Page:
Mason 4-VA Grant Spotlight: Sustainable Food Systems Symposium

by Linda Sheridan

A Mason 4-VA grant initiative funded the Sustainable Foods Systems Symposium, held in May at the Smithsonian Mason School of Conservation in Front Royal. The two-day symposium brought 39 participant faculty and staff from 4-VA members Mason, James Madison University, University of Virginia and Virginia Tech. In presentations and break-out sessions, participants across the academic spectrum discussed climate change and how it will impact future food choices. Other issues discussed: the importance of local place-based food, food deserts, partnership with local farms and the possibilities of a joint 4-VA member food hub in a central location of the state. A food hub would create efficiencies in cost, delivery and food storage, and promote community engagement. The symposium illustrated Mason’s commitment to sustainability. In 2014, Mason became the first university in Virginia to achieve a Gold Rating from the Association for the Advancement of Sustainability in Higher Education. Sustainable stewardship of the earth’s economic and natural resources is also a core value in the Mason Strategic Plan.

The 4-VA grant’s principal investigator is New Century College’s Sustainability Studies Fellow, Associate Professor Andrew Wingfield. He is the founding director of the Environmental and Sustainable Studies BA at Mason. Andrew notes, “Virginia’s state universities are poised to play a leading role in creating a more robust and sustainable local food system throughout the Commonwealth. The 4-VA Sustainable Food Systems Symposium provided an opportunity for participants to learn about the excellent work our universities are already doing in sustainable food systems research and curriculum development, campus food production, and green dining. The conversations started at the symposium will, I hope, lead to fruitful cross-university collaborations in the future.”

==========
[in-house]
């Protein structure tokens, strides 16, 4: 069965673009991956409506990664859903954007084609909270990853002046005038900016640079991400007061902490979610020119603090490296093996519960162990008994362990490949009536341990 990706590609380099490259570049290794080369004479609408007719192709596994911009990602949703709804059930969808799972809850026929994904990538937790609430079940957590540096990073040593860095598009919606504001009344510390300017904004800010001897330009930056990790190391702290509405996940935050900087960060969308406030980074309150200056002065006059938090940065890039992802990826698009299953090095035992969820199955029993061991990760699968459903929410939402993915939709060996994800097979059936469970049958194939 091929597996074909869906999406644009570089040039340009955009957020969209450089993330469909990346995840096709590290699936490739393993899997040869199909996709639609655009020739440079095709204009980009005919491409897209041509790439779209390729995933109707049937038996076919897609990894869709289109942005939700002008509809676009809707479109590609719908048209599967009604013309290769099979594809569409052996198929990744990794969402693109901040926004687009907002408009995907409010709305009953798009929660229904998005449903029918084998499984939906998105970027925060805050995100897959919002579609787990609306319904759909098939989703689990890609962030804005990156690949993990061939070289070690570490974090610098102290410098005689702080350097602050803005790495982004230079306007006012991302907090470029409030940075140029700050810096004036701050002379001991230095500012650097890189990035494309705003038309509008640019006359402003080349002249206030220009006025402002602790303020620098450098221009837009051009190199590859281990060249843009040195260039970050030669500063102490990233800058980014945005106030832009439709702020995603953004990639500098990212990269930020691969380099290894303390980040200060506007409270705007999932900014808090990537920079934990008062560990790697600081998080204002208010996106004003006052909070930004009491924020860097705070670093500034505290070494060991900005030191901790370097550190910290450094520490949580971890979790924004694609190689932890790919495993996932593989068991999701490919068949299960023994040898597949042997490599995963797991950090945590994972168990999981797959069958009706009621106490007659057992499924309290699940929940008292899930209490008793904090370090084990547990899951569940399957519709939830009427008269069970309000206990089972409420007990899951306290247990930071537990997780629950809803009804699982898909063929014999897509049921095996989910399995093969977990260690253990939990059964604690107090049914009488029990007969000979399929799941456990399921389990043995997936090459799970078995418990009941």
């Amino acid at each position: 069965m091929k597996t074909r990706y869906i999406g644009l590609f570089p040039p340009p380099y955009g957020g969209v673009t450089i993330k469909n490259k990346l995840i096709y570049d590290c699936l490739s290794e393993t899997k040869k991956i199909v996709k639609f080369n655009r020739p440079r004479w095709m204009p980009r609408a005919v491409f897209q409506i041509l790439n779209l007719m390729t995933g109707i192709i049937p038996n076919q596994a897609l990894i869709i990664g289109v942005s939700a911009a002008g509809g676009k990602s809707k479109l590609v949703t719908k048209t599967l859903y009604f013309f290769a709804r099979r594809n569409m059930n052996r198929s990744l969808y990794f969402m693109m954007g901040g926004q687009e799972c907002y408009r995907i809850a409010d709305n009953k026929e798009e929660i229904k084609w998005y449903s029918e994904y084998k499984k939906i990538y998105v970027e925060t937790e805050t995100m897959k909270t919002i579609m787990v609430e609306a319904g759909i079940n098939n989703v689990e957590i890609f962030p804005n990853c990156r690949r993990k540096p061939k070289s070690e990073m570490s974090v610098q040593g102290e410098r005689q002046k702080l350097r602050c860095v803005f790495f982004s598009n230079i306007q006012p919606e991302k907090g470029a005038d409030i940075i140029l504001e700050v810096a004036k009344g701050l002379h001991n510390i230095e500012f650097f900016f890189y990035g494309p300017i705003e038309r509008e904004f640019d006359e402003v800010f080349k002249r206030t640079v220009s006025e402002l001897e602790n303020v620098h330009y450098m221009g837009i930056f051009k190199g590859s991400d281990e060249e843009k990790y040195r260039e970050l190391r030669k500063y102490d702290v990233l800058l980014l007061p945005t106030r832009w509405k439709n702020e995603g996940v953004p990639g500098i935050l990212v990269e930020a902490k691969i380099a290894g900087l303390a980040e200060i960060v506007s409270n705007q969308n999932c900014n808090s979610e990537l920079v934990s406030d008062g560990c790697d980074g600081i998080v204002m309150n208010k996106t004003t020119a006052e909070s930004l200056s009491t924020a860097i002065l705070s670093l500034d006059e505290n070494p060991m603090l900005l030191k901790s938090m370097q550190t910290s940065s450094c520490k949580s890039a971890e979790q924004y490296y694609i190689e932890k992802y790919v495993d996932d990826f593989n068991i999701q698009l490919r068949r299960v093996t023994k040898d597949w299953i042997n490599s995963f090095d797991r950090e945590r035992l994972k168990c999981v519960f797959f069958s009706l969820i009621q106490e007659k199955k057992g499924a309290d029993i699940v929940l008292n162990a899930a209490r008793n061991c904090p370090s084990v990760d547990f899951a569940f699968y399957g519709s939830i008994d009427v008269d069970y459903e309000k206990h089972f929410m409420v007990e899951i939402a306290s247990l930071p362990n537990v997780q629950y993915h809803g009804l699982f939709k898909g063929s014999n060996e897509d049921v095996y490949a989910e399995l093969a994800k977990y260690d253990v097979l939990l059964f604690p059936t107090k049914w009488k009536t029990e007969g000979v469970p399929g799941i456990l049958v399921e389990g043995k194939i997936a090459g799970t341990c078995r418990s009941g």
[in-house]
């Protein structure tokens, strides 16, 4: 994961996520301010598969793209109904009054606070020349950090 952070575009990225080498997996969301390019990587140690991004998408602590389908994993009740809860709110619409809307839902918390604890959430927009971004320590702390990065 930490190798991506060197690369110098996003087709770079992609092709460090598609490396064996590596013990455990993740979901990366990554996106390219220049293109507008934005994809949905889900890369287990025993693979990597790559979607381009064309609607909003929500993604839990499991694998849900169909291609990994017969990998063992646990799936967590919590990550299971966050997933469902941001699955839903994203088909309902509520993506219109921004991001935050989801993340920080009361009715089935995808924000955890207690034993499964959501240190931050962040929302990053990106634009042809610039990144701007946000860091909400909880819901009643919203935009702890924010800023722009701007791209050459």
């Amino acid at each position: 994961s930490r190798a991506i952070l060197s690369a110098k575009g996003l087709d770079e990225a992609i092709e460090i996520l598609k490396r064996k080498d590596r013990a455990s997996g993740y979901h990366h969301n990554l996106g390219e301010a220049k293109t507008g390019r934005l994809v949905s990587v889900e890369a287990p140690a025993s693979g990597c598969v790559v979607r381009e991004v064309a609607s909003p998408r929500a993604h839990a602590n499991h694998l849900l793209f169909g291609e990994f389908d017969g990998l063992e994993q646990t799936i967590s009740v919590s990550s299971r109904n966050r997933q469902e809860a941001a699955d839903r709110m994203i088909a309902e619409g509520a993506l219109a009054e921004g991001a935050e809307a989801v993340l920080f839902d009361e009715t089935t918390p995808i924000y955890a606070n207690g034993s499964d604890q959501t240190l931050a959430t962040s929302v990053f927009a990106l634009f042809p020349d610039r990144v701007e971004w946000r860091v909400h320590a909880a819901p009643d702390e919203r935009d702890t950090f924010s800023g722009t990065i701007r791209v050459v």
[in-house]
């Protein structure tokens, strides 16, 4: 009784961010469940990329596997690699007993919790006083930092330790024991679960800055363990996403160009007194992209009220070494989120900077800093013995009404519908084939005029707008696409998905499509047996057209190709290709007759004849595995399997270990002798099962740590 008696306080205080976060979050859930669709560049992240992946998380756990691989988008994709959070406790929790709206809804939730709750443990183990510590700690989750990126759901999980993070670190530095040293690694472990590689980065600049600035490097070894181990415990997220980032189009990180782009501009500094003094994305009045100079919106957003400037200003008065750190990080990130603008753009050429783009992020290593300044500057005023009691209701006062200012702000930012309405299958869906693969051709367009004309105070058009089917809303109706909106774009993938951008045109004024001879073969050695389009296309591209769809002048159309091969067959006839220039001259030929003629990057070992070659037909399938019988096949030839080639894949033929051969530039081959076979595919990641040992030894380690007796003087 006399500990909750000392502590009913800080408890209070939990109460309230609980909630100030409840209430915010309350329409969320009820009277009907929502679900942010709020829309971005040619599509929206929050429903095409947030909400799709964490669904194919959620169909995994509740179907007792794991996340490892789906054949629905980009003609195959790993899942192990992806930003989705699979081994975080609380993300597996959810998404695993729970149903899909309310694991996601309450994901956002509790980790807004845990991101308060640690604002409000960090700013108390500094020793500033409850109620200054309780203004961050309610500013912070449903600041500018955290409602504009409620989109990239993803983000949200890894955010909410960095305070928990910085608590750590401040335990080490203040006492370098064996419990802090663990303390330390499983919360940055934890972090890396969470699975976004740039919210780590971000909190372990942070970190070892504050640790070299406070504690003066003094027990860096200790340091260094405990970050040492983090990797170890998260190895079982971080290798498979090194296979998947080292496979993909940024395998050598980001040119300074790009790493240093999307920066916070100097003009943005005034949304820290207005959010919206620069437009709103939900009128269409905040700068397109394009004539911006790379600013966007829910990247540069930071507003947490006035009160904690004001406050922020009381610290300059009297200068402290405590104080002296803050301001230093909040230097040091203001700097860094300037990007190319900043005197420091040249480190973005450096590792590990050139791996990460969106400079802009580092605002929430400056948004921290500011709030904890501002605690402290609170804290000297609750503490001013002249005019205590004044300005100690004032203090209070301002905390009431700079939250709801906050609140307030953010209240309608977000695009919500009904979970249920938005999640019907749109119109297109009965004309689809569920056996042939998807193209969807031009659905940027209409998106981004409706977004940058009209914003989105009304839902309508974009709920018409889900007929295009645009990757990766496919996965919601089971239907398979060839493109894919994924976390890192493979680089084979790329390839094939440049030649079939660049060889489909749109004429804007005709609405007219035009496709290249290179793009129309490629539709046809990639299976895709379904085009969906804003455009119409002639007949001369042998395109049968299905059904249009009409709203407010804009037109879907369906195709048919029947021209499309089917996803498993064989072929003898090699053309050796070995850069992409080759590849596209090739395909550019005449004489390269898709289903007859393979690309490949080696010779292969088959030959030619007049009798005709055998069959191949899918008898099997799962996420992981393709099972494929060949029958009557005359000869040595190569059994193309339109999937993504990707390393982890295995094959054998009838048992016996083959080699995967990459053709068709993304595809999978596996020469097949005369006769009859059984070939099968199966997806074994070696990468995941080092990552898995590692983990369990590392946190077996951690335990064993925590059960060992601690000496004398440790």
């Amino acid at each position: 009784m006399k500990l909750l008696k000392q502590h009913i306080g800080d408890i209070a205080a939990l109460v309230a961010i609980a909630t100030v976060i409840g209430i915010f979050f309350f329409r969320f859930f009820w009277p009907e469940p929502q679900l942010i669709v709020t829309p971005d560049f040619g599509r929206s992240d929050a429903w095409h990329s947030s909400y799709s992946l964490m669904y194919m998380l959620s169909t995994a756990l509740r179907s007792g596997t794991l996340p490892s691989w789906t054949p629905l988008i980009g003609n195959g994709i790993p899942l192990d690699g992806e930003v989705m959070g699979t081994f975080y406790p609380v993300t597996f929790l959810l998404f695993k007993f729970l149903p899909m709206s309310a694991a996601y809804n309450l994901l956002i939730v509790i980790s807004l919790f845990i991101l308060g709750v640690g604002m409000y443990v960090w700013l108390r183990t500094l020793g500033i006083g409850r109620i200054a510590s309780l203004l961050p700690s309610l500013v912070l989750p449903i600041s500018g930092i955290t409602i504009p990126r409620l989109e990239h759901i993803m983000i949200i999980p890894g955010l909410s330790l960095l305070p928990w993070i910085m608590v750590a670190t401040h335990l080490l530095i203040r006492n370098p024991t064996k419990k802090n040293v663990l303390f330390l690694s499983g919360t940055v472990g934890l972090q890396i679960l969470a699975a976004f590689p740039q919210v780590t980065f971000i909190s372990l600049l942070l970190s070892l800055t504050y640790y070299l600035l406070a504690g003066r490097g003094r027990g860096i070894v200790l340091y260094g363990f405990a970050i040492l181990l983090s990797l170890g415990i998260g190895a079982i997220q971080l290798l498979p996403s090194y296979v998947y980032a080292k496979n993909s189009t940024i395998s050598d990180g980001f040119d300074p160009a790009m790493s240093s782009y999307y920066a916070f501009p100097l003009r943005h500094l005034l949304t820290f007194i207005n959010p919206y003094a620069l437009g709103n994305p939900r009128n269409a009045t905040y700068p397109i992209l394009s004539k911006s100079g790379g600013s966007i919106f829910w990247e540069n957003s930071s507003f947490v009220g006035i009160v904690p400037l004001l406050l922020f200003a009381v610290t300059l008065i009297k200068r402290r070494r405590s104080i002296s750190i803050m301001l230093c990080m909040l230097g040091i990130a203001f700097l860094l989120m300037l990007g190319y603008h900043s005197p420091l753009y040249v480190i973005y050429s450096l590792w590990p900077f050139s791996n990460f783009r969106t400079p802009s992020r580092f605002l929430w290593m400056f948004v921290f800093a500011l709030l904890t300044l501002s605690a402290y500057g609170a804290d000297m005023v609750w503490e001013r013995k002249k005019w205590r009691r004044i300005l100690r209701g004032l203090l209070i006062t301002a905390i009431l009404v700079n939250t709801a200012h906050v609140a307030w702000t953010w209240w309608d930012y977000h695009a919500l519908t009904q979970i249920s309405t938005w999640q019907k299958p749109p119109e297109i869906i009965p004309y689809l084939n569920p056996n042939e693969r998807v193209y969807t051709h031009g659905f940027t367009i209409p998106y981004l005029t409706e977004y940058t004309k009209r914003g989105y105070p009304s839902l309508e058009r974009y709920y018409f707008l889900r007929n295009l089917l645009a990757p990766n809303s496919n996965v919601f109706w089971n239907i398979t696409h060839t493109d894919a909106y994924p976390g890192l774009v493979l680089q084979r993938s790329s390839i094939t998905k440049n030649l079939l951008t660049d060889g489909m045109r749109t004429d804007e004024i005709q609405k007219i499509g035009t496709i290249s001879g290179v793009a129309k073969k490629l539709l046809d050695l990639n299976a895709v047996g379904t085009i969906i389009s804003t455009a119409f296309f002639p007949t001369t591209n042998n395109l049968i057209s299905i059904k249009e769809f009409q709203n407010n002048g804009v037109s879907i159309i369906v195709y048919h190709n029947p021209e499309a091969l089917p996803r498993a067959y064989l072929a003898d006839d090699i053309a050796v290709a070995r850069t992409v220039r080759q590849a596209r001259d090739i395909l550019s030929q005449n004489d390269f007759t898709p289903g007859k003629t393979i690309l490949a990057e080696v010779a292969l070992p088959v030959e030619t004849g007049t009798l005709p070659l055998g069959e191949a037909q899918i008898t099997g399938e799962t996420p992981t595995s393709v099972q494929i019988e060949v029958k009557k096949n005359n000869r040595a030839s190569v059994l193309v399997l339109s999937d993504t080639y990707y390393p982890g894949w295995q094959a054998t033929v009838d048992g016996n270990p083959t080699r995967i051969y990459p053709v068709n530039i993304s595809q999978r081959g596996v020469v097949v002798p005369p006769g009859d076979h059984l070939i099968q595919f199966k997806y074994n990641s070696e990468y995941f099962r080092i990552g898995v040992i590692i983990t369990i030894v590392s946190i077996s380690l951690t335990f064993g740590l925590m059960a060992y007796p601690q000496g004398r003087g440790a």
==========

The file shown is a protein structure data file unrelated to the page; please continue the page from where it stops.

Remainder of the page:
Photo by Evan Cantwell/George Mason University Creative Services

Andrew Wingfield photo by Evan Cantwell/George Mason University Creative Services

The symposium also brought together for the first time 4-VA member dining and operations staff to exchange ideas. Mason’s President’s Park greenhouse, for example, partners with Sodexo to provide hydroponic lettuce, micro greens and herbs to the dining halls on campus. Doni Ward, greenhouse coordinator, discussed the importance of local food. “The chefs are so excited because they never get food this fresh. To them, local is a 240 mile radius, so this is the most local food that campus has ever eaten.” The produce is served in the dining halls the same day of harvest. The symposium gave Ward an opportunity for her to learn about what other 4-VA institutions are doing to promote sustainability. “The universities are really at the forefront of those new systems that are coming into play to ensure our future, what is necessary for our future – food security and sustainability.”

  Doni Ward, Mason’s Greenhouse Coordinator, displays the hydroponic lettuce. photo by Linda Sheridan


Doni Ward, Mason’s Greenhouse Coordinator, displays the hydroponic lettuce. photo by Linda Sheridan

Feedback from symposium participants demonstrate the passion and commitment that they brought to the event. Susan Clark, PhD, Associate Professor, Sustainable Food Systems, at Virginia Tech noted, “It was affirming to learn more about the diverse and unique approaches and practices others are using to engage sustainable food systems work on their campuses.  This conference afforded us the opportunity to creatively think about how we can collectively collaborate in the future in new and innovative ways around sustainable food systems initiatives, curriculum, extracurricular activities, and dining services partnerships.”

Michelle Hesse, PhD, Assistant Professor of Health Sciences at James Madison, added, “I learned that we have endless resources when our 4 (4-VA) institutions join together around the table.  We are stronger in numbers when we band together and tackle a common cause/ problem.  As we birthed ideas and shared stories it was amazing to watch how at one institution a concern/ problem could be solved using another institution’s resources. Food is a common language for everyone.  Our lives revolve around food.  So to couch the discussion of sustainability around our food system is appropriate and applicable to all.  To move this conversation forward beyond the 4VA members who attended this symposium, it is necessary that we establish common ground and food is that platform.”

Linda Sheridan is the Mason 4-VA deputy campus coordinator.

 

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